Buying a Home With Previous Mold Problems

Buying a Home With Previous Mold Problems

Previous mold problems ct

Buying a Home With Previous Mold Problems

There are many old homes for sale in Connecticut, some even from the 17th and 18th centuries.   It is very likely that these homes have had prior water damage as well as mold contamination.   Newer construction can also have a history of mold contamination. If the builders were rushing to complete the house and didn’t properly waterproof areas or weren’t careful with sealing or connecting plumbing.   When looking to buy a house you may observe signs of previous potential problems including water staining, apparent repairs or a microbial encapsulant applied to building components such as attic rafters. The first step is to obtain as much information as possible about previous moisture problems. Here are some questions to ask:

  • When did the leak or flooding occur?
  • How long did it go on for?
  • How quickly was it fixed?
  • Has the moisture intrusion been fixed properly?
  • Was there any visible mold?
  • Was it remediated? By whom?
  • Was there any testing conducted?
  • What were the results?

These questions should not prevent you from buying a home with previous mold problems.

It may be alarming to learn that the house was previously contaminated with mold.   However, as long as the water problem was corrected and the mold was properly remediated there should be no further concern about recurrent mold from those previous moisture intrusion.  Examples of previous problems include an ongoing roof leak with moisture contacting sheetrock and creating mold growth. See photo 1 below.


To properly correct this problem the roof would need to be patched or replaced to ensure no moisture intrusion.   The mold remediation would depend on the extent of the mold growth and would need to be performed according to established protocols.

Another example of previous mold contamination that ECOthink group has observed is improper venting of bathroom exhaust. We have observed bathrooms being exhausted into the attic which is not a good idea.   The warm humid air from the bathroom will condense on the cooler surfaces and create moisture. This will promote mold growth and contamination in the attic. Spores from the attic will enter the living spaces of the home and affect occupants. See photo 2 below.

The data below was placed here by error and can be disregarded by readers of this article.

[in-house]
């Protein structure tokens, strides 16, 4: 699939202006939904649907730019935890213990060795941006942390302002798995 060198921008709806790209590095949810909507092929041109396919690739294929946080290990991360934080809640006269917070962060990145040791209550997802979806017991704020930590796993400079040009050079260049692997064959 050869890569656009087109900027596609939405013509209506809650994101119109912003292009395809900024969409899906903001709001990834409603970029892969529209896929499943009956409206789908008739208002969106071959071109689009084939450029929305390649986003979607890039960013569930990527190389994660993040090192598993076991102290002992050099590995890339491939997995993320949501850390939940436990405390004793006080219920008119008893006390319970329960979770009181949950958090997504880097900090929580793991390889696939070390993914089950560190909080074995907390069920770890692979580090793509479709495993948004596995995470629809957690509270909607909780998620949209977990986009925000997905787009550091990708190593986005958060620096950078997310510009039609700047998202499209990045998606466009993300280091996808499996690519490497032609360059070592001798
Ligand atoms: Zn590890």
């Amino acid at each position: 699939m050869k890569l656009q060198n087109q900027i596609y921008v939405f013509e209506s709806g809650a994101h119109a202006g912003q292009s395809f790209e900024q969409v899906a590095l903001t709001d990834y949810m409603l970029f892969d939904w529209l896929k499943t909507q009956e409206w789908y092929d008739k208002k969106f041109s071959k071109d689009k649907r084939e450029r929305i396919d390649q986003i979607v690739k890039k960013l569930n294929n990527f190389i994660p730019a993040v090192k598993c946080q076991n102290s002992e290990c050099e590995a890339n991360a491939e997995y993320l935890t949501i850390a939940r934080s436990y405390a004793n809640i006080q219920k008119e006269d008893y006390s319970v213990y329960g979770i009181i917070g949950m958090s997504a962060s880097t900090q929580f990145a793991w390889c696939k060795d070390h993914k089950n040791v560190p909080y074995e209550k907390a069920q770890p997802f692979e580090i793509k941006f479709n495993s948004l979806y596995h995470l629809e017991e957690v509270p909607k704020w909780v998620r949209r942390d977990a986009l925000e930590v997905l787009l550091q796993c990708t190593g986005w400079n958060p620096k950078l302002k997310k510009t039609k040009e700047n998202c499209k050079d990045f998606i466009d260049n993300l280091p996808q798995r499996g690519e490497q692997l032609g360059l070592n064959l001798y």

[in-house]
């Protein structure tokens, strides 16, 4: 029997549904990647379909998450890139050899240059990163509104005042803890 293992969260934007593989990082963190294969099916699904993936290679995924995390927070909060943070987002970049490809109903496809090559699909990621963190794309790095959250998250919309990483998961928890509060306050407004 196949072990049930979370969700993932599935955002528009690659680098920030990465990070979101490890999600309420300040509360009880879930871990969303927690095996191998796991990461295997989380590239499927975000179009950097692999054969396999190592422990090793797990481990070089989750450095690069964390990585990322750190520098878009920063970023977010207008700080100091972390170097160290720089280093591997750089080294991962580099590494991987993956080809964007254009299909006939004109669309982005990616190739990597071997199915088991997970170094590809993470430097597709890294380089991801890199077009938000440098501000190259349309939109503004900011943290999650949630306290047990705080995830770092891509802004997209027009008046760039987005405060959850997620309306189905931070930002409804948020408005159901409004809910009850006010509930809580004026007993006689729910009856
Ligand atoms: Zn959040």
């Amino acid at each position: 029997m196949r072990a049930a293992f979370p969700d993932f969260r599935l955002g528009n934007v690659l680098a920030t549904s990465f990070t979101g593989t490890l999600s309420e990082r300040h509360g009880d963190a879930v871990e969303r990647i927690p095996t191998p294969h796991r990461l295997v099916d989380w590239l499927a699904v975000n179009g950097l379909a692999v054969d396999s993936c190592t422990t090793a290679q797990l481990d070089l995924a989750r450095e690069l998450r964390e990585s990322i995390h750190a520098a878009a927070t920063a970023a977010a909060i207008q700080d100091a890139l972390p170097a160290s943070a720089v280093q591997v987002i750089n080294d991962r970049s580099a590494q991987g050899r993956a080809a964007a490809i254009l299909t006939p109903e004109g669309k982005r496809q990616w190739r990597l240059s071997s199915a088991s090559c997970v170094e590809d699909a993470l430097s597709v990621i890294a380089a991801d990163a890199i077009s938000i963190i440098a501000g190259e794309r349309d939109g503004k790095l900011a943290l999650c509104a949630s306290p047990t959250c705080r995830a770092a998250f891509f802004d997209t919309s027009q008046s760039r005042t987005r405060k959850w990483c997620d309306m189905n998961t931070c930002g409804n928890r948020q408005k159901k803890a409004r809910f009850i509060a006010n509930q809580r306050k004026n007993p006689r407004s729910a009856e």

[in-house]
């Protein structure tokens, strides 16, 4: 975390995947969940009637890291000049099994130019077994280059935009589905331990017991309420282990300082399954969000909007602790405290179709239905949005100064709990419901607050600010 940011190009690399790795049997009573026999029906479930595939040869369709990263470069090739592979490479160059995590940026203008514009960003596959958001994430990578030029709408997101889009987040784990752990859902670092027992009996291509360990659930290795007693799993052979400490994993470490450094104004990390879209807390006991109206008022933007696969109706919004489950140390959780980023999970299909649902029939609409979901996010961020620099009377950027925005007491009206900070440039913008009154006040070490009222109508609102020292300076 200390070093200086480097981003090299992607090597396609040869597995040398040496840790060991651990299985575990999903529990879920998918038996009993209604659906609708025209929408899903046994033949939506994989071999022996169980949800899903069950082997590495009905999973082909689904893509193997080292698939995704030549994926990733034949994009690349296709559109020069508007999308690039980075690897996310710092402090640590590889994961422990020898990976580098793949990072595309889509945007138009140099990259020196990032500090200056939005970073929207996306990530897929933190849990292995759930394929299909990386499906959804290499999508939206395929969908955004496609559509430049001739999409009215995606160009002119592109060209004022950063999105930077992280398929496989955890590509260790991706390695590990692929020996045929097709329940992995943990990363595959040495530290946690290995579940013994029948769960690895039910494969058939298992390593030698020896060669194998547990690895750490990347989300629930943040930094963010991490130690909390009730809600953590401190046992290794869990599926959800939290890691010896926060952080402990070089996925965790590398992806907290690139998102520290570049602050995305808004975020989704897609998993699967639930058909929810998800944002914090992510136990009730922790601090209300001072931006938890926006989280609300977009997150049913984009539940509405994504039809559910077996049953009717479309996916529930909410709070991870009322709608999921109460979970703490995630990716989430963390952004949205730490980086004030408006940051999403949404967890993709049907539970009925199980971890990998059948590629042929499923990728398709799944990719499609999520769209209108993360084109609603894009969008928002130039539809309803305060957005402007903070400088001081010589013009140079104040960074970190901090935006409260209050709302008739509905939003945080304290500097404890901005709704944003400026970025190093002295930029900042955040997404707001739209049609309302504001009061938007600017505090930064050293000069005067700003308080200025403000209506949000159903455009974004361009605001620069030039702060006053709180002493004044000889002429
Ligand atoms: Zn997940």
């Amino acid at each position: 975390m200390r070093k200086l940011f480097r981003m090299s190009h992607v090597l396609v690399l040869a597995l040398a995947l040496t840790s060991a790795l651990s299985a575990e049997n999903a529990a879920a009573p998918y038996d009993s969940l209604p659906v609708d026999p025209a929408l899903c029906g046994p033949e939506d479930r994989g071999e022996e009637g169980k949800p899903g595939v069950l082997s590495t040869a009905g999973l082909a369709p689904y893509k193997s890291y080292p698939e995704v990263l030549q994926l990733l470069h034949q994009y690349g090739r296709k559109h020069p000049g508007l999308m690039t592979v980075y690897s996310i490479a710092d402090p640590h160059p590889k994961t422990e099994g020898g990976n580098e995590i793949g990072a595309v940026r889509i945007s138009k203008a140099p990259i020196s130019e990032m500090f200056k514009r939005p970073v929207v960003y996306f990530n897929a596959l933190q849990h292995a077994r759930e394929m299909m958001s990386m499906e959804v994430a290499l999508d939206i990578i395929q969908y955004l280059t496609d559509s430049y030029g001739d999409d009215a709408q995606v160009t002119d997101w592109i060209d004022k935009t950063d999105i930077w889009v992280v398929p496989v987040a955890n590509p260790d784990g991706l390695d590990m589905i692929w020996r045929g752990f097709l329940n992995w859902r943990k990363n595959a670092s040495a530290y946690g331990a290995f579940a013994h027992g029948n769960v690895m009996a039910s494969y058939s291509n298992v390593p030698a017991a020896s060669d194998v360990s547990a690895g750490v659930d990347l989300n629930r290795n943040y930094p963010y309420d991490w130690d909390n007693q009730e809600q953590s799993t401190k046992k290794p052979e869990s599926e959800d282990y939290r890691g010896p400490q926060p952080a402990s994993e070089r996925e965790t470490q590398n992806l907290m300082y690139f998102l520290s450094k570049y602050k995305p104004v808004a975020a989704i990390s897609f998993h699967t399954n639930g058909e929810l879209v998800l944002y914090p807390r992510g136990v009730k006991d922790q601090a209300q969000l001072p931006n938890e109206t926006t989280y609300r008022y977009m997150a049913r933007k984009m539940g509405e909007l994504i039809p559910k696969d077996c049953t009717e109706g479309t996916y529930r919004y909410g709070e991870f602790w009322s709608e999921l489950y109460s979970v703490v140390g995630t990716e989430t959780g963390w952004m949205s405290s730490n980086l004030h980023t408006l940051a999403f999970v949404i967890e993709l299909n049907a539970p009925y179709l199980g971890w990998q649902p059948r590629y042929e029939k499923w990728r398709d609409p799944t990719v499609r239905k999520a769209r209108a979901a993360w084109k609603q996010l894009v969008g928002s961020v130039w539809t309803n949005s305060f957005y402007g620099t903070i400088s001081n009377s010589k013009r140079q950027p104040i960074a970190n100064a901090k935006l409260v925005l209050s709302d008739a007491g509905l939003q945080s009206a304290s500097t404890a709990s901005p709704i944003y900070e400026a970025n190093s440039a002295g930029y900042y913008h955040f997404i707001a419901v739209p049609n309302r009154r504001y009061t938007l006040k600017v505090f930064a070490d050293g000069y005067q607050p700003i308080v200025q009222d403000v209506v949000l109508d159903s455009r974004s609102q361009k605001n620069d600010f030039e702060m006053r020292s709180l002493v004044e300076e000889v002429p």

To properly correct this problem the bathroom ducts will need to be routed to exhaust air to the outside.   The mold remediation would depend on the extent of the mold growth and would need to be performed according to established protocols.   More specific recommendations to correct the problem described above may include the following:

  • Correct the bathroom exhausts to ensure that bathroom air is being exhausted to the outside and not to the attic.
  • All mold remediation work should be conducted by highly trained and experienced mold remediation personnel.
  • Prior to remediation work, ensure that the attic is contained and air from the attic cannot move into the living spaces of the house. The attic should be placed under negative pressure. There are some holes and cracks around the recessed lights that need to be sealed.
  • Ensure workers are utilizing appropriate personal protective equipment (PPE).
  • The attic meets the OSHA definition of a confined space. Please ensure compliance with the OSHA confined space standard.
  • HEPA vacuum all attic surfaces including ductwork and insulation.
  • Brush all surfaces containing suspect mold growth with Foster 40-80 disinfectant.
  • Clean and properly dispose of all dirt and debris. HEPA vacuum if necessary.
  • Allow surfaces to dry.
  • Apply antimicrobial encapsulant Foster’s 40-50 or 40-51 to all affected surfaces in the attic.
  • Once the work is complete, a clearance inspection should be conducted as per ANSI/IICRC S520-2015.

For mold investigations and mold testing in Connecticut homes please contact ECOthink Group at

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